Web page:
The Secret Dance of the 41

Catherine A. Jones
 | June 12, 2024

The “Dance of the 41,” as it’s now known, serves as a reminder of societal attitudes towards the LGBT community in early 20th century Mexico.

The historic event, held in 1901, was a raid on a private gathering in Mexico City, where 41 men — half dressed as women — were arrested during a secret ball.

The night of celebration and camaraderie, quickly turned to public infamy. All but one man, who escaped, were arrested for being gay, at a time when homosexuality was frowned upon, but not actually illegal.

So, what really happened at the secret Dance of the 41?

The Secret Dance of the 41

In 1901, 42 men gathered for a dance on La Paz Street in the heart of Mexico City. The site is  now the Historic Center of the capital and near the National Palace.

“According to the newspapers of the time – the only documentary source of the case – a policeman heard noise in a house at three in the morning, and when he looked out he discovered the couples,” BBC Mundo writes.

The police raid was no ordinary crackdown. It was a deliberate act fueled by an underlying disdain for non-conformity to the rigid gender norms and sexual mores of the time. 

“There was no reason to have detained them,” Self-proclaimed “frustrated historian,” and lawyer, Juan Carlos Harris tells BBC Mundo. “Legally, homosexuality as such has never been prohibited in Mexico.”

However, the number 41 soon became synonymous with homosexuality in Mexican culture, often used derogatorily, and the phrase “being a 41” became a code for being gay.

What amplified the scandal were the rumors of influential figures being among the attendees. Notably, some whispered that Ignacio de la Torre, the son-in-law of then-President Porfirio Díaz, was present, although his name was never officially listed among those arrested. This connection to the upper echelons of society brought both notoriety and a shroud of intrigue to the event.

The Aftermath of the Dance of the 41

The aftermath of the Dance of the 41 was severe for those involved. The media had a field day, sensationalizing the incident, which served to reinforce societal prejudices. Newspapers and cartoons ridiculed the participants, and the public discourse was filled with moral condemnation. The raid did not just expose these men to legal repercussions but also to social ostracization and persecution.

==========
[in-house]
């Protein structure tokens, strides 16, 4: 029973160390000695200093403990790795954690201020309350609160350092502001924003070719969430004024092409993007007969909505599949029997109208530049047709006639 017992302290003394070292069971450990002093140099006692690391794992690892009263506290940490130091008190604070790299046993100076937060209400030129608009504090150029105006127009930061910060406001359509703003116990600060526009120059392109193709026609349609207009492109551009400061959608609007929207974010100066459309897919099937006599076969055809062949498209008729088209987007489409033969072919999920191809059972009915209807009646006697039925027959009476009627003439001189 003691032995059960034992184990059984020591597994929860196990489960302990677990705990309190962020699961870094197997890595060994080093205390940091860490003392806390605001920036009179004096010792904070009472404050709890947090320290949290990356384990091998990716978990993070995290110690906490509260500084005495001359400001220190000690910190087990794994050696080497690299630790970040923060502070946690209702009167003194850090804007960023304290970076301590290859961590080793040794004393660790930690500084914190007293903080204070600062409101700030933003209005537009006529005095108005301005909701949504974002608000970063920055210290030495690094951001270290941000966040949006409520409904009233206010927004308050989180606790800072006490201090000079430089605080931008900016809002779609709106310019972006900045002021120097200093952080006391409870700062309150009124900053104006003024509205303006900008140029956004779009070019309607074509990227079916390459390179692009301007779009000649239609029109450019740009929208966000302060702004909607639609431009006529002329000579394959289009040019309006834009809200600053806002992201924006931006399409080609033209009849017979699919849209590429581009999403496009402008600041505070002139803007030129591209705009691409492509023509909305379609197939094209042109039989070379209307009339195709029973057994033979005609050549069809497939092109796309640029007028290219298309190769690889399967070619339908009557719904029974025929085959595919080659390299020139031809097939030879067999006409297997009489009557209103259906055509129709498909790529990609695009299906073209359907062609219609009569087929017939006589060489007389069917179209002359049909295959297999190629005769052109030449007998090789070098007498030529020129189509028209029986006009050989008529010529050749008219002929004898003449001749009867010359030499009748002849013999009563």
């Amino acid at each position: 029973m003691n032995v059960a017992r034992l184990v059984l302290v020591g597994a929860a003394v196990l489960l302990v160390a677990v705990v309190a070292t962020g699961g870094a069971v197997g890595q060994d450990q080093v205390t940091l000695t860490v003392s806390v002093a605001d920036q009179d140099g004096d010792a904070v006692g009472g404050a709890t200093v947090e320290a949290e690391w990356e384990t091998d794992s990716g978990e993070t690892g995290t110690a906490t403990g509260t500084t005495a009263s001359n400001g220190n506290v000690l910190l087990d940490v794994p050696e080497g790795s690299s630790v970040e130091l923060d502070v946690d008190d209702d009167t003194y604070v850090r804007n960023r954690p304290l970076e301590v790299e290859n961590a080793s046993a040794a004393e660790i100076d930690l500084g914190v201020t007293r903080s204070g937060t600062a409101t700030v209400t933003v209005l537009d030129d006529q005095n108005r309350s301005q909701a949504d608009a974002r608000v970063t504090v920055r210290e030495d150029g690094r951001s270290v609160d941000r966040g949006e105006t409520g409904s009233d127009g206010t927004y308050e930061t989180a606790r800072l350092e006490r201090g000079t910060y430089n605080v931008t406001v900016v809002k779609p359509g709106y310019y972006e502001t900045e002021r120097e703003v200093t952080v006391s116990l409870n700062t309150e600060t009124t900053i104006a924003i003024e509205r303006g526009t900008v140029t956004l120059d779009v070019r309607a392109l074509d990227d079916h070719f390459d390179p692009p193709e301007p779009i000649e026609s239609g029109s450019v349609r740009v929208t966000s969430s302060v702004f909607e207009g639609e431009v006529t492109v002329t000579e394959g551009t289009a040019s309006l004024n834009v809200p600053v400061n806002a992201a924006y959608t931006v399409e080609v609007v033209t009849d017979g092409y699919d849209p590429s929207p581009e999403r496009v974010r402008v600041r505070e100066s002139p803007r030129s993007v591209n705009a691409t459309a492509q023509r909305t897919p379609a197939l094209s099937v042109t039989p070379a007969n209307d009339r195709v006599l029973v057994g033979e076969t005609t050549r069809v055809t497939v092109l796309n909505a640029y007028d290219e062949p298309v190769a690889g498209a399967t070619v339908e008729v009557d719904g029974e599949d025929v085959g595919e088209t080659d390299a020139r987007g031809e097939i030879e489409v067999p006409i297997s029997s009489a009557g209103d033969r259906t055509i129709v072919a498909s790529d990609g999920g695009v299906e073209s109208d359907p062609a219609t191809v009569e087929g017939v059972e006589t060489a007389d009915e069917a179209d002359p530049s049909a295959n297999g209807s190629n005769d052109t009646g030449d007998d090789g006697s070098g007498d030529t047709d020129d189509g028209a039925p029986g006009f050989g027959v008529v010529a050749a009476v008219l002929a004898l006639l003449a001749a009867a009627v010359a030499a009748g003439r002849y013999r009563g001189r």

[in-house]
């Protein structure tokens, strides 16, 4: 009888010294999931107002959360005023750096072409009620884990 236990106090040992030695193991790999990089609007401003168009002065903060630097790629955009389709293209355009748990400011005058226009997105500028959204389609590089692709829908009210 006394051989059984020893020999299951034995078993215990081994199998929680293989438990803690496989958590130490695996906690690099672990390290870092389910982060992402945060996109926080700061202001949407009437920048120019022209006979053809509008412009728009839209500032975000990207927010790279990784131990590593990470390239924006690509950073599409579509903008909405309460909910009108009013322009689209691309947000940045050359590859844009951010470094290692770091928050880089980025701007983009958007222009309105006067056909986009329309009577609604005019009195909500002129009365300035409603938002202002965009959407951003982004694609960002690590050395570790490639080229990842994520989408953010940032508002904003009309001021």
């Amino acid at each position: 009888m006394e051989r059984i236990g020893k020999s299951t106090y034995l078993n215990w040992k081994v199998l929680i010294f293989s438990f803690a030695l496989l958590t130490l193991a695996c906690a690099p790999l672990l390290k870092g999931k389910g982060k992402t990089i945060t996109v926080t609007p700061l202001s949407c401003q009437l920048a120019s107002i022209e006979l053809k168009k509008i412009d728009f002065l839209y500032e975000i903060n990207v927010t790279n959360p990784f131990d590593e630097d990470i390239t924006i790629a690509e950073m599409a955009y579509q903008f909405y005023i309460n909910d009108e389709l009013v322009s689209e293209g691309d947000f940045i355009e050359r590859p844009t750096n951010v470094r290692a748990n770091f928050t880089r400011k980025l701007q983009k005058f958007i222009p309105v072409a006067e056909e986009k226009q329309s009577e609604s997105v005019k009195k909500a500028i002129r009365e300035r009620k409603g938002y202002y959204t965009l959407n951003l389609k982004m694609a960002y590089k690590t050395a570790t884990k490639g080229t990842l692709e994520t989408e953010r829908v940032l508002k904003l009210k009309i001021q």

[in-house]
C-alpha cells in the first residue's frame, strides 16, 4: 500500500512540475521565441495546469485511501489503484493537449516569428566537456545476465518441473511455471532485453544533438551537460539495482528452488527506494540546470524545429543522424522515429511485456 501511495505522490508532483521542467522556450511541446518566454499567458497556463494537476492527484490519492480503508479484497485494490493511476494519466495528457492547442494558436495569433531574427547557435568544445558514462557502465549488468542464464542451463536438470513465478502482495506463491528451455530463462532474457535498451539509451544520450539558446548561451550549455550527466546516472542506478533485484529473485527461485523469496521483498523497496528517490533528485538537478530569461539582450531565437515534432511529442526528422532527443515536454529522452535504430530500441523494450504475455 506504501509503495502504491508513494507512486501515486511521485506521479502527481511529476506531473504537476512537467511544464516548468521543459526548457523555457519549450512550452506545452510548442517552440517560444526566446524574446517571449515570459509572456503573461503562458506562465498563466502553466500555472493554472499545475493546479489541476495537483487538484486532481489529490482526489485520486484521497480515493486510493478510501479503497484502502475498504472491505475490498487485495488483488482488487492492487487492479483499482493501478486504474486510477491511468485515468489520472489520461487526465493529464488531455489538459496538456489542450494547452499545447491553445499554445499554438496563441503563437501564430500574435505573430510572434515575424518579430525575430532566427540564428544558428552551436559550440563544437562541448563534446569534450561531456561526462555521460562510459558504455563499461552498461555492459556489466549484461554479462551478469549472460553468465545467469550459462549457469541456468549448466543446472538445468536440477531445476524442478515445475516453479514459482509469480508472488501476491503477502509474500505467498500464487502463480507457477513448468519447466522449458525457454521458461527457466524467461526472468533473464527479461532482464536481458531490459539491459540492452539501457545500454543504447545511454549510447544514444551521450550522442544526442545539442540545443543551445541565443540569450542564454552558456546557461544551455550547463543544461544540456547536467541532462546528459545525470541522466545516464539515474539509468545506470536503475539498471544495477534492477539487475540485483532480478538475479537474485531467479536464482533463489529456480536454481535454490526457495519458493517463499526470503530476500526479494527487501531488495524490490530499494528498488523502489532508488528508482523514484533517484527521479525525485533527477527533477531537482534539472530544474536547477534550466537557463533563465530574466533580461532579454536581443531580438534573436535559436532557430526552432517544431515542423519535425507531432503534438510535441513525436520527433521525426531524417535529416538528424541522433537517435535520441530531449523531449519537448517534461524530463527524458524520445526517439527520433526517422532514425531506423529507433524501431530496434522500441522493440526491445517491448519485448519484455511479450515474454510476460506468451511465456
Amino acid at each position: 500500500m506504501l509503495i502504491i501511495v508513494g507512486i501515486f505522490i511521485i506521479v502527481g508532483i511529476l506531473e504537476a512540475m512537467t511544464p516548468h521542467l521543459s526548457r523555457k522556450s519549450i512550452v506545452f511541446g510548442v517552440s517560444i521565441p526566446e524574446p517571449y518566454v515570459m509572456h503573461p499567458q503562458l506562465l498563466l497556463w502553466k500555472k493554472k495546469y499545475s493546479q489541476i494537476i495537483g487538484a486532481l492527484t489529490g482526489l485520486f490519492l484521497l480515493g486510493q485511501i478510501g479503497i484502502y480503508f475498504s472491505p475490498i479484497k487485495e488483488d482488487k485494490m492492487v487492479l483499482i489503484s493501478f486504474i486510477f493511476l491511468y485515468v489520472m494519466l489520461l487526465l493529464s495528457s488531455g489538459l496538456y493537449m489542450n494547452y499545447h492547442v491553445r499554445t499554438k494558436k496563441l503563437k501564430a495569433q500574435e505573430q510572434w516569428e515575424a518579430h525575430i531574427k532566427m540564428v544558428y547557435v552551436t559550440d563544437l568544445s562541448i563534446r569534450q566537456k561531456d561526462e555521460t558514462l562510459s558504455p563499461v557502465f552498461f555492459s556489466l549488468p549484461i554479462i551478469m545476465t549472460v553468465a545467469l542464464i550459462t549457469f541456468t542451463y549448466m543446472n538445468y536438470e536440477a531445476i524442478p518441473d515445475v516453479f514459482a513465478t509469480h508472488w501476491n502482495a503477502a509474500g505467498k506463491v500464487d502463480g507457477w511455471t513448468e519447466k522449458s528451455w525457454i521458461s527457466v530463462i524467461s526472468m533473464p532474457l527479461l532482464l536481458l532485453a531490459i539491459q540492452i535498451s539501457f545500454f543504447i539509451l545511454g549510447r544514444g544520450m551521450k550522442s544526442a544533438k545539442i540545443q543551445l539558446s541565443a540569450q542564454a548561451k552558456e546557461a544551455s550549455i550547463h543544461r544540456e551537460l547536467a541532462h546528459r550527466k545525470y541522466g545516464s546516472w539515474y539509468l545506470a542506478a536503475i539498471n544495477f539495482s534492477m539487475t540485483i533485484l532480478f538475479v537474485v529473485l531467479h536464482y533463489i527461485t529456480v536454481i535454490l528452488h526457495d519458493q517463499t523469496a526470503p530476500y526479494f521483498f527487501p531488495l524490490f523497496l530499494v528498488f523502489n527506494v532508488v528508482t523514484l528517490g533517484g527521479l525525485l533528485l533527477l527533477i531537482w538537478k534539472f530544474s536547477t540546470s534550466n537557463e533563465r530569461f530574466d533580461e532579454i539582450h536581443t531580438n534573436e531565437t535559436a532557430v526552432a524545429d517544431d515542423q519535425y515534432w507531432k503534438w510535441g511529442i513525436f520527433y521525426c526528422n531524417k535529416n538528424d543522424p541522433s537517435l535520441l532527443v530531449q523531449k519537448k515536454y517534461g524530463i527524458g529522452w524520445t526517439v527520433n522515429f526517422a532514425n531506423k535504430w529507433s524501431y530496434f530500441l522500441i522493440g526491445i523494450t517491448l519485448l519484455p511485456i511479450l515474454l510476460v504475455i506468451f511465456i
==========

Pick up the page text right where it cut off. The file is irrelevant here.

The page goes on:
It’s believed that the wealthiest detainees were released, thanks to their families, who wished to avoid public shame. But the rest were not so lucky. According to some reports at the time, they were never released.

 “It was a kind of exile and the only way they found to do it is by putting them in the Army, a kind of levy,” according to Harris.

Honoring the 41

Despite the immediate negative consequences, the Dance of the 41 inadvertently became a catalyst for change.

“The Dance of the 41 served as a public catalyst for a changing sexual climate in Mexico, and therefore had a lasting impact regarding sexuality and gender roles in the following centuries,” California State University writes.

The forbidden ball exposed the hypocrisy and harshness of societal norms, eventually fueling movements that sought to challenge and change these rigid structures. 

Over time, this infamous event has been reinterpreted and reclaimed by the LGBT community in Mexico. And, in 2013, a nonprofit named Honor 41 was founded to transform the stigma associated with the events and the number.

The Dance of the 41 has also been the subject of numerous artistic and cultural representations, from literature and theater to film.

In 2020, Mexicans Actors Alfonso Herrera and Emiliano Zurita starred in the film “The Dance of the 41,” based on true events.

Today, the legacy of the Dance of the 41 remains a powerful narrative about the enduring fight for LGBT rights.

Featured image is from the image Hoja Suelta, by José Guadalupe Posada, 1901.

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